Spring is about to start and that means planting season is not far behind. It’s a good time to run some fresh air through the marketing challenges that have been hanging in our closet all winter.
Do you still have some of last year’s corn and soybeans in the bin? Of course you do! It seems that just about every farmer in the Corn Belt is still holding on to a portion – for some a large portion – of their 2015 harvest. Your patience is wearing thin, since harvest, corn and soybean prices have been frustratingly flat to lower.
And where is the volatility? Cash corn prices have been stuck in a 20¢ range since October. Except for a brief dip lower in early November and a brief rally in early December, soybeans prices have been stuck in nearly the same narrow range.
A good seasonal chart of cash corn and soybean prices will show that, on average, the May/June time period is when prices are highest. Beware the temptation to hold grain longer.
By early summer, two powerful price tendency start to work against the value of grain in storage. The first is the strong seasonal tendency for new crop futures prices to decline from late spring to harvest. The second powerful force is basis, which must transition from seasonal highs in late spring and early summer to harvest lows.
I suggest a game plan to methodically empty your bins in the April/May/June period. Are you concerned about the possibility of a weather-driven price rally in the summer? You might selectively re-own these cash sales with out-of-the-money call options. Or you might look ahead to pricing new crop.
Sales and basis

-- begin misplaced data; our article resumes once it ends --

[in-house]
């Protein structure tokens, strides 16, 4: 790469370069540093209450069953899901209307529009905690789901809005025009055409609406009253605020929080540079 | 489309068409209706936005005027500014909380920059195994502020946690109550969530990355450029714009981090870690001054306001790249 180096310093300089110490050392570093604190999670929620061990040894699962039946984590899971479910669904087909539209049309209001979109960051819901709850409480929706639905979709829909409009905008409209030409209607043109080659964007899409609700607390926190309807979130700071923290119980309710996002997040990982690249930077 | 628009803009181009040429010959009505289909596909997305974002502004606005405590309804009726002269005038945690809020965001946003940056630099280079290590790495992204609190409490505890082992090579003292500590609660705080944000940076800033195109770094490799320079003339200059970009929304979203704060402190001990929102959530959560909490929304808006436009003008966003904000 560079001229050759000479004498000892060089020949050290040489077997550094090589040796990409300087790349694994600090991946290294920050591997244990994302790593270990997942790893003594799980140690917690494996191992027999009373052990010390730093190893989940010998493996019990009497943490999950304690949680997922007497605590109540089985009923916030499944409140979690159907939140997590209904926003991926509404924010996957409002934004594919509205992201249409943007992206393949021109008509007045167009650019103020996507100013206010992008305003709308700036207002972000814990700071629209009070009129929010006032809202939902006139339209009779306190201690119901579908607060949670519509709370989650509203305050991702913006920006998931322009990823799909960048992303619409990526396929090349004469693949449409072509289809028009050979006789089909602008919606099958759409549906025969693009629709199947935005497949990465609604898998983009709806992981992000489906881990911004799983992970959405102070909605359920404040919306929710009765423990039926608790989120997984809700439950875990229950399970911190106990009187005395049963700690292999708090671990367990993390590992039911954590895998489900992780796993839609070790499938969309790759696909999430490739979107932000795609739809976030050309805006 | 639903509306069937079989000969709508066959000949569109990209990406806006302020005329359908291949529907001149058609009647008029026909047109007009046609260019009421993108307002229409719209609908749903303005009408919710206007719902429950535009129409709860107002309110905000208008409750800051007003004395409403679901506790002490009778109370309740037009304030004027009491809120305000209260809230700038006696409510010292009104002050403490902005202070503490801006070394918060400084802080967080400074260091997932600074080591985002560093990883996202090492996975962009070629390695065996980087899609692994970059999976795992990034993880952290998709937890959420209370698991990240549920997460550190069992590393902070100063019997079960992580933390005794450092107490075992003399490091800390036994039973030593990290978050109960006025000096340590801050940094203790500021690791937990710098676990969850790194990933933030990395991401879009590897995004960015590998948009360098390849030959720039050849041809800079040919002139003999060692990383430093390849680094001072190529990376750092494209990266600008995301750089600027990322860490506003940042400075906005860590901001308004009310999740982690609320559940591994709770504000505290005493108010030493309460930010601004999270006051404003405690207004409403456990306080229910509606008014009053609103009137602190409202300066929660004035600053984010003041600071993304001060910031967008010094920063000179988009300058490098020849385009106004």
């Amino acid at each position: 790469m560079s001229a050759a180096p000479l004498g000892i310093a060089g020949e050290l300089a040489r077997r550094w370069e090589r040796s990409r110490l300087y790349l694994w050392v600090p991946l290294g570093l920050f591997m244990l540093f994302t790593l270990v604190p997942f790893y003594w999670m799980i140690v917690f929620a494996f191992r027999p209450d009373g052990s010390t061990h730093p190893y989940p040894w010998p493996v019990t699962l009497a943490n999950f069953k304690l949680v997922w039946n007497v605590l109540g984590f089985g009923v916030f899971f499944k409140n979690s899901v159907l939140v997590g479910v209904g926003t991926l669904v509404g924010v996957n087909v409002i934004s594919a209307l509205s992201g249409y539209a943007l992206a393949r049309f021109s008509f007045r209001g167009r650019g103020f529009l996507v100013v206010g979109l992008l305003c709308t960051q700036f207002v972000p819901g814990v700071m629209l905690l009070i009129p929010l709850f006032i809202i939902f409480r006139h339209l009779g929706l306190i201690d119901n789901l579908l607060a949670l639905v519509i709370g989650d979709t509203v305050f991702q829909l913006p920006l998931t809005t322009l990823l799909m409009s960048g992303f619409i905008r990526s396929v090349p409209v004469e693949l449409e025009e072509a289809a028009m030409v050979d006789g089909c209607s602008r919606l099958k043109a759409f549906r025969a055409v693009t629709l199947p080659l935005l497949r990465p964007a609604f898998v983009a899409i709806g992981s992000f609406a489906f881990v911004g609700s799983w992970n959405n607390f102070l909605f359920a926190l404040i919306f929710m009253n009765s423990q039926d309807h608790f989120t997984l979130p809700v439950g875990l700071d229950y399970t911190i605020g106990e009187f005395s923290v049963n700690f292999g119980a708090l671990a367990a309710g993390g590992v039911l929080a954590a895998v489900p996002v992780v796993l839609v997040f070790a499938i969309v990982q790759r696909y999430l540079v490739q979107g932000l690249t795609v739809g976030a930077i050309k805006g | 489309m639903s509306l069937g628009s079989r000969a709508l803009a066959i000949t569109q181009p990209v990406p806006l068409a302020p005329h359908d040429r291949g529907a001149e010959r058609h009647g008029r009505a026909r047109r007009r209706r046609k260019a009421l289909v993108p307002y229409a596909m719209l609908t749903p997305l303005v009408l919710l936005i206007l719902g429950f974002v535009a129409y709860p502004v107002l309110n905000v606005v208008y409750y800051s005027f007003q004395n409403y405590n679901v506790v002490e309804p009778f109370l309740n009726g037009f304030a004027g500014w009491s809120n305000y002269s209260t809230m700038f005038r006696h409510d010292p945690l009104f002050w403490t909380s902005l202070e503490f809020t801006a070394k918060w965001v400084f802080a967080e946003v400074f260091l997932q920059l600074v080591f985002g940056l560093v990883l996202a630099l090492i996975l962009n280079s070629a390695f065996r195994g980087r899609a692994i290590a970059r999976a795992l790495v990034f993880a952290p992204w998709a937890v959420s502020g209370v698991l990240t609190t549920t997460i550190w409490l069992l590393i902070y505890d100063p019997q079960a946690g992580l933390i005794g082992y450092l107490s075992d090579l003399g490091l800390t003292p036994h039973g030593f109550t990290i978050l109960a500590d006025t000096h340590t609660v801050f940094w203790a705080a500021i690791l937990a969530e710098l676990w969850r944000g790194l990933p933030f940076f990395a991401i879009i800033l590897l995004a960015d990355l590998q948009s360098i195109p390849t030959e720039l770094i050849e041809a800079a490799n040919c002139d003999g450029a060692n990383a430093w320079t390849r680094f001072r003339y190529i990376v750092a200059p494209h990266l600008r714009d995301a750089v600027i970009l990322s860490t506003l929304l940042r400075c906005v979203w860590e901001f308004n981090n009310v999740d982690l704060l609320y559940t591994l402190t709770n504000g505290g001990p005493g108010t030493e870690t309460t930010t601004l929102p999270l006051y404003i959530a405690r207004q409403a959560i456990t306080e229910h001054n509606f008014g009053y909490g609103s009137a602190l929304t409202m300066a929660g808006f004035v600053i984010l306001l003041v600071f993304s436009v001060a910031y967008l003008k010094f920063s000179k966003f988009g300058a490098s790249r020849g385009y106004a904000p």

Flat prices and little volatility; the same description applies to new-crop opportunities. My pre-harvest marketing plans use breakeven costs of production to define my starting point for new-crop pricing. It will take a serious market disruption to get us anywhere near breakeven price levels in 2016, which I estimate at $4.50-5/bu. for Dec’16 corn futures and $10.50-11 for Nov’16 soybean futures. We have spent the winter far below these price levels.
What should you do? This marketing game is not easy. Sometimes we maximize profits, and sometimes – like this year – we fight to minimize losses. I haven’t found a clever way to write it into my marketing plan, but my preference is to price 20-40% of expected production before harvest, even with prices less than costs. Late spring and early summer is often a good time to get it done. What is your preference?
Ah, another source of frustration. This winter, have you noticed how a declining board (bad) has often been matched by a stronger basis (good)? And how a stronger board (good) has often been matched by a weaker basis (bad)? In a time of ample stocks in the farmer’s hand, basis simply reflects the difficulty of buying grain as futures prices decline, and the ease of buying grain when futures prices rise. Expect more of the same basis frustration in the months ahead.
Win, lose or draw, late spring and early summer is the time to get serious about pricing old and new crop grain.